Objectives: To evaluate the effectiveness of shock wave therapy (SWT) for functional improvement and the reduction of pain in patients with calcific tendinitis of the shoulder, and to determine the rate of disappearance of calcifications after therapy at 6 months' follow-up. Data Sources: Articles were searched from the Cochrane Library, MEDLINE, Embase, CINAHL, and Ovid database. Study Selection: We included randomized controlled trials from 1992 to 2011, and their quality was assessed using the Physiotherapy Evidence Database (PEDro) scale. Data Extraction: Studies were evaluated by 2 independent reviewers for their methodologic quality. Disagreements were settled by a third reviewer. Data were then extracted and cross-checked for accuracy. The reviewers were not blinded to the authors of the articles. Data Synthesis: In 4 of the 6 studies included for review, the resorption of calcifications was evaluated using meta-analysis because the studies had 2 treatment groups, while the other 2 studies were analyzed descriptively because they had 3 treatment groups. Fixed- and random-effects models were used to meta-analyze total and partial resorption ratios, and I2 statistics were calculated to assess heterogeneity. Conclusions: We found a clinical improvement with a pooled total resorption ratio of 27.19 (95% confidence interval [CI], 7.20-102.67) and a pooled partial resorption ratio of 16.22 (95% CI, 3.33-79.01). SWT increases shoulder function, reduces pain, and is effective in dissolving calcifications. These results were maintained over the following 6 months. © 2013 by the American Congress of Rehabilitation Medicine.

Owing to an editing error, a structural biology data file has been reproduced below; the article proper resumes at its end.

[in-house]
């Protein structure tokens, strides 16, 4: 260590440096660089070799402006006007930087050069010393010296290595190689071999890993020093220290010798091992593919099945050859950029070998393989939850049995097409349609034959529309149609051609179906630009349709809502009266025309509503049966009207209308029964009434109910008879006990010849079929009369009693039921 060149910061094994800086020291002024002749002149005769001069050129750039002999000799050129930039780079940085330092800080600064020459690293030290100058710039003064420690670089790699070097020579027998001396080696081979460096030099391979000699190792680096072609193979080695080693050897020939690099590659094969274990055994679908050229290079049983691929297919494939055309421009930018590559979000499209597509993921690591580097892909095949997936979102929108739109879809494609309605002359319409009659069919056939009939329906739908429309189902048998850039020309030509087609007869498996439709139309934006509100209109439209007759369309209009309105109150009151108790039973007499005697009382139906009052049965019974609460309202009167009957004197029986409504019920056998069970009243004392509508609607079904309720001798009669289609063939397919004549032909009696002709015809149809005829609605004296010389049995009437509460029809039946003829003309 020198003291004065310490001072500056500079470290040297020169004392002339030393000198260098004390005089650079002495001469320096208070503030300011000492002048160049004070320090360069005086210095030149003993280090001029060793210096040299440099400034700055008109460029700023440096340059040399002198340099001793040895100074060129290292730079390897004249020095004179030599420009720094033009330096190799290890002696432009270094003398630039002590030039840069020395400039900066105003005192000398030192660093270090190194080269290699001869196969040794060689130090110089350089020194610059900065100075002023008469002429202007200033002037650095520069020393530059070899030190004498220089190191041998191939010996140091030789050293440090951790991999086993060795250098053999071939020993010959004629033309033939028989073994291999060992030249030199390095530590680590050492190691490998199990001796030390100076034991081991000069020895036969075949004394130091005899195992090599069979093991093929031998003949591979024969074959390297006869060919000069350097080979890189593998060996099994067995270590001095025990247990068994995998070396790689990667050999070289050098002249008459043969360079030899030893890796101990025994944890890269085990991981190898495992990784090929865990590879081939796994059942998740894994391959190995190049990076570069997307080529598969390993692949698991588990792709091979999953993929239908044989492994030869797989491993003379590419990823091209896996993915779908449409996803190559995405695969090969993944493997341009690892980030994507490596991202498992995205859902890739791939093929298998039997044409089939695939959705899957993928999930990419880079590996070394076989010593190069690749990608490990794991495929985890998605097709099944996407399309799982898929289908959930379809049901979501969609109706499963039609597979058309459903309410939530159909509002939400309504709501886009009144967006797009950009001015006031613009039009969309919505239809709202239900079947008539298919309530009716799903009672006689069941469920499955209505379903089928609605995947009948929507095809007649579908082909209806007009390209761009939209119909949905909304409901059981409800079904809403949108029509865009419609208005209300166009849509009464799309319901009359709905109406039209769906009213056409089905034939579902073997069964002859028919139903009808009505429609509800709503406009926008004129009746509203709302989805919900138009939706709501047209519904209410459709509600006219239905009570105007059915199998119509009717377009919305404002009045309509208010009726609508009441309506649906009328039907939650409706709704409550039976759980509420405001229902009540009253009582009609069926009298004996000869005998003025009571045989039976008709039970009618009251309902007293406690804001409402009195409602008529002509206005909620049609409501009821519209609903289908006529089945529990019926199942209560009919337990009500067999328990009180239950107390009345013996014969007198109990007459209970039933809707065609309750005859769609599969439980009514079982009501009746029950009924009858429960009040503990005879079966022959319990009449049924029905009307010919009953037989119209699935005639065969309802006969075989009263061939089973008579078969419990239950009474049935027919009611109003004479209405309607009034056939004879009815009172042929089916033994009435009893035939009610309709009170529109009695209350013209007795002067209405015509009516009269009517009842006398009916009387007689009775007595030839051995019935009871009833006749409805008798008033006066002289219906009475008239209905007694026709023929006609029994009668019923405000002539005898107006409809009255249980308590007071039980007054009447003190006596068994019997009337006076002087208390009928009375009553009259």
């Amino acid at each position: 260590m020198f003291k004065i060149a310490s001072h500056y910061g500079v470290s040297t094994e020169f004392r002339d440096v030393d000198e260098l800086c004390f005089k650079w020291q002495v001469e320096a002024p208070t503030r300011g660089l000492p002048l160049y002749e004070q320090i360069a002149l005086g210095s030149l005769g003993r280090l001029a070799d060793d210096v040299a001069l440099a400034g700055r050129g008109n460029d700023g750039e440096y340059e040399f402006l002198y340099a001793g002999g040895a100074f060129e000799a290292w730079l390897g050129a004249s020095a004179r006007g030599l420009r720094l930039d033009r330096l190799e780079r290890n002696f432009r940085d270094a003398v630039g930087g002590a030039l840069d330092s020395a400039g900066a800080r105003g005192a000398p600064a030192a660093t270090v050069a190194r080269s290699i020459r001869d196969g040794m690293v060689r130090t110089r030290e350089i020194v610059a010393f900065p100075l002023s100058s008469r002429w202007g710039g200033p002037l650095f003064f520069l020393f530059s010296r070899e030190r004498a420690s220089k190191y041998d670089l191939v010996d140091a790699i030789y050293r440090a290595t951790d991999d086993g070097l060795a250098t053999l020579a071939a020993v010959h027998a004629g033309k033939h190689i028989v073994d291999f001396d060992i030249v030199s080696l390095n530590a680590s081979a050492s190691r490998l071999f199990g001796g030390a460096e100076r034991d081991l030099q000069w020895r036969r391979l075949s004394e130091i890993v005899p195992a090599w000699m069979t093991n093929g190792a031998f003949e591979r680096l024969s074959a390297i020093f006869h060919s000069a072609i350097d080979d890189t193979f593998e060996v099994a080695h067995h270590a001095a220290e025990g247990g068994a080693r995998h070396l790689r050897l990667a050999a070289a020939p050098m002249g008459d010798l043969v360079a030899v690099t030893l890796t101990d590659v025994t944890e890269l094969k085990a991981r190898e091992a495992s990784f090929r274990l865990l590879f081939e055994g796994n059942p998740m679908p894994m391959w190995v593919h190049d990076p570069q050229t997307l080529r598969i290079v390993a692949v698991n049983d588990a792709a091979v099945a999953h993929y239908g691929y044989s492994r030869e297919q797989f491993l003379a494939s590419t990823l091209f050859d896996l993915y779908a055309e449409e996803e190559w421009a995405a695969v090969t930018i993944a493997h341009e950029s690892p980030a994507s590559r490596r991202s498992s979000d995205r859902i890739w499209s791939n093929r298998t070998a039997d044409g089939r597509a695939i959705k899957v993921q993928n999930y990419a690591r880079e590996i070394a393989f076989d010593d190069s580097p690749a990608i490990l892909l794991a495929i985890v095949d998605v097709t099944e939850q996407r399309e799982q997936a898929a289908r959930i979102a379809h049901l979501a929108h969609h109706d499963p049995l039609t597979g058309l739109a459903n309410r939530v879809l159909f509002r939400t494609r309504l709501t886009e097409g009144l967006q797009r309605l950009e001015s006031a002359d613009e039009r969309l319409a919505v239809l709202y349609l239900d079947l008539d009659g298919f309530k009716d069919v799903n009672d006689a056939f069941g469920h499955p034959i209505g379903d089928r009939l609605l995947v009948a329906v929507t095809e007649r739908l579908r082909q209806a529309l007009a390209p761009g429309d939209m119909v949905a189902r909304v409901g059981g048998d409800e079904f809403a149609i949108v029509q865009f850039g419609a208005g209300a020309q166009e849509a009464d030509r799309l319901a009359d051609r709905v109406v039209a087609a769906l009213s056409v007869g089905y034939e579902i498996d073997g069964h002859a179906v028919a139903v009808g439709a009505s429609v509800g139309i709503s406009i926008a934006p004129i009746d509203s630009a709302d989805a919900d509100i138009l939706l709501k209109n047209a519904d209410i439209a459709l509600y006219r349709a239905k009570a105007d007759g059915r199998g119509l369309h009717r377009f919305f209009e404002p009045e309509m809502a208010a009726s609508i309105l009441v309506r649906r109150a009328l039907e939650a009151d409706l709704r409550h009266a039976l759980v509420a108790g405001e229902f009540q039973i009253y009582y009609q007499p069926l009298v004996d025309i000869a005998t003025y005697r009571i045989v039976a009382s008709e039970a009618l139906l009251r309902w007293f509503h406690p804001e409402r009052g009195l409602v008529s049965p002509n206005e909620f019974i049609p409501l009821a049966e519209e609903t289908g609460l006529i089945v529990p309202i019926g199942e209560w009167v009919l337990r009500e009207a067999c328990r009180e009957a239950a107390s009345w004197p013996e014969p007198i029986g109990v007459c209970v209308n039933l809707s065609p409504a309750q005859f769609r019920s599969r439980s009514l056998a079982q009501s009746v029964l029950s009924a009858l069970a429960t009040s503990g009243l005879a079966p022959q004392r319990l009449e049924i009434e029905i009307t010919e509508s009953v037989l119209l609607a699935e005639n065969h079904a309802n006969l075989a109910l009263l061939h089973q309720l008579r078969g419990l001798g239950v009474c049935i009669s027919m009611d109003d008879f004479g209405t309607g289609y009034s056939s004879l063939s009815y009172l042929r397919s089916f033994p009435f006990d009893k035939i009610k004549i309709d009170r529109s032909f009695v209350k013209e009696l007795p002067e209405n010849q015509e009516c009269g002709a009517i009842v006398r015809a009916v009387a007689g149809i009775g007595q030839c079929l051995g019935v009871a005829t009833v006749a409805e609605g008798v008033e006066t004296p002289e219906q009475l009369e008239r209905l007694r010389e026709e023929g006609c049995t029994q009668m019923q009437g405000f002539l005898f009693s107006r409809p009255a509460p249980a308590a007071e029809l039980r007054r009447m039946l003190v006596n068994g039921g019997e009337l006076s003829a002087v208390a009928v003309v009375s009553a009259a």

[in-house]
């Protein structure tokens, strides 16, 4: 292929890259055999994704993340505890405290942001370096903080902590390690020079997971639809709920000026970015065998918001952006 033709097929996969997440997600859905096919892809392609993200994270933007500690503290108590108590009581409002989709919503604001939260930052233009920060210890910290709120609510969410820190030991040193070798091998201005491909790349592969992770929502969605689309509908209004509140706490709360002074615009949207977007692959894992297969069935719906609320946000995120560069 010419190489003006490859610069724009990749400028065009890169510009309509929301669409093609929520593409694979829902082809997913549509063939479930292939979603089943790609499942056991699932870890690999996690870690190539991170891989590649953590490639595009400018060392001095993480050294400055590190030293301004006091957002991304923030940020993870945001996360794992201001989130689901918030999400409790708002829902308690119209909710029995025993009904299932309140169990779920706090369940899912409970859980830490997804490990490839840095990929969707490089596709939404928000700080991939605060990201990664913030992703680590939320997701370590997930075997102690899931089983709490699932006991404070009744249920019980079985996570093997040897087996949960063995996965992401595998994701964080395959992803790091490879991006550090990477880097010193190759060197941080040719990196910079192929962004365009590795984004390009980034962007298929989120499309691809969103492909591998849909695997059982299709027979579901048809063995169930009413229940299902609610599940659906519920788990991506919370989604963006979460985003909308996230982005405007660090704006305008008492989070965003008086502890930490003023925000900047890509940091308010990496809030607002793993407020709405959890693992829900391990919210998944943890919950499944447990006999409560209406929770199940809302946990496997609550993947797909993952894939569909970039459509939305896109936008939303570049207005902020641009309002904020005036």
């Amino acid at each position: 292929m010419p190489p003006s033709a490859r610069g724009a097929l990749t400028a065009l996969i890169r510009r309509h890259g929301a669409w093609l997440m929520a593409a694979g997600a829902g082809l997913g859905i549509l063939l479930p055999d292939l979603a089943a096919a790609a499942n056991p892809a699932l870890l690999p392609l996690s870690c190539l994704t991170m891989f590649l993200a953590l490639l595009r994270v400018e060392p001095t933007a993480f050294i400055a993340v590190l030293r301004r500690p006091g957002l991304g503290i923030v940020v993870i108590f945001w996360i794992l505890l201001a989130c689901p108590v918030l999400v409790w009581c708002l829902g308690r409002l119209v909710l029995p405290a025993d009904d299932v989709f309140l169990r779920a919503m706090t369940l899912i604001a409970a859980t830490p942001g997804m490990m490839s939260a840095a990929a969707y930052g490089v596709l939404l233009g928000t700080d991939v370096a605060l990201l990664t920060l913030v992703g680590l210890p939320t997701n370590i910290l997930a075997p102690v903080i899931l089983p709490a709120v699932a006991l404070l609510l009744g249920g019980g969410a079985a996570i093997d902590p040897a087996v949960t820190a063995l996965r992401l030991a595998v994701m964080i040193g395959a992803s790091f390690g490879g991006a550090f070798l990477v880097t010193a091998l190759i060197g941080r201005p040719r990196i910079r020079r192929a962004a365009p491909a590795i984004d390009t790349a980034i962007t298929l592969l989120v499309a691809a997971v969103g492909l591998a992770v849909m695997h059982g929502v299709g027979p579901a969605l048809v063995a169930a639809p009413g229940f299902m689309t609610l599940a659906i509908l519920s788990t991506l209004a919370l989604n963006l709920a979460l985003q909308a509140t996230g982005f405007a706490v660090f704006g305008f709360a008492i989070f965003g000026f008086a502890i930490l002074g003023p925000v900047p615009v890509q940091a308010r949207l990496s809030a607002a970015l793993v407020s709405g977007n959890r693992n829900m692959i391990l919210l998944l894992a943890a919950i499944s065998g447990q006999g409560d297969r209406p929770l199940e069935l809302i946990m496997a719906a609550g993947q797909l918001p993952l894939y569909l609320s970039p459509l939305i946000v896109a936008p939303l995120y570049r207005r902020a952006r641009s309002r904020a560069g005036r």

Clinical improvement and resorption of calcifications in calcific tendinitis of the shoulder after shock wave therapy at 6 months' follow-up: A systematic review and meta-analysis

Tognolo L.;
2013

Abstract

Objectives: To evaluate the effectiveness of shock wave therapy (SWT) for functional improvement and the reduction of pain in patients with calcific tendinitis of the shoulder, and to determine the rate of disappearance of calcifications after therapy at 6 months' follow-up. Data Sources: Articles were searched from the Cochrane Library, MEDLINE, Embase, CINAHL, and Ovid database. Study Selection: We included randomized controlled trials from 1992 to 2011, and their quality was assessed using the Physiotherapy Evidence Database (PEDro) scale. Data Extraction: Studies were evaluated by 2 independent reviewers for their methodologic quality. Disagreements were settled by a third reviewer. Data were then extracted and cross-checked for accuracy. The reviewers were not blinded to the authors of the articles. Data Synthesis: In 4 of the 6 studies included for review, the resorption of calcifications was evaluated using meta-analysis because the studies had 2 treatment groups, while the other 2 studies were analyzed descriptively because they had 3 treatment groups. Fixed- and random-effects models were used to meta-analyze total and partial resorption ratios, and I2 statistics were calculated to assess heterogeneity. Conclusions: We found a clinical improvement with a pooled total resorption ratio of 27.19 (95% confidence interval [CI], 7.20-102.67) and a pooled partial resorption ratio of 16.22 (95% CI, 3.33-79.01). SWT increases shoulder function, reduces pain, and is effective in dissolving calcifications. These results were maintained over the following 6 months. © 2013 by the American Congress of Rehabilitation Medicine.
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Utilizza questo identificativo per citare o creare un link a questo documento: https://hdl.handle.net/11577/3384307
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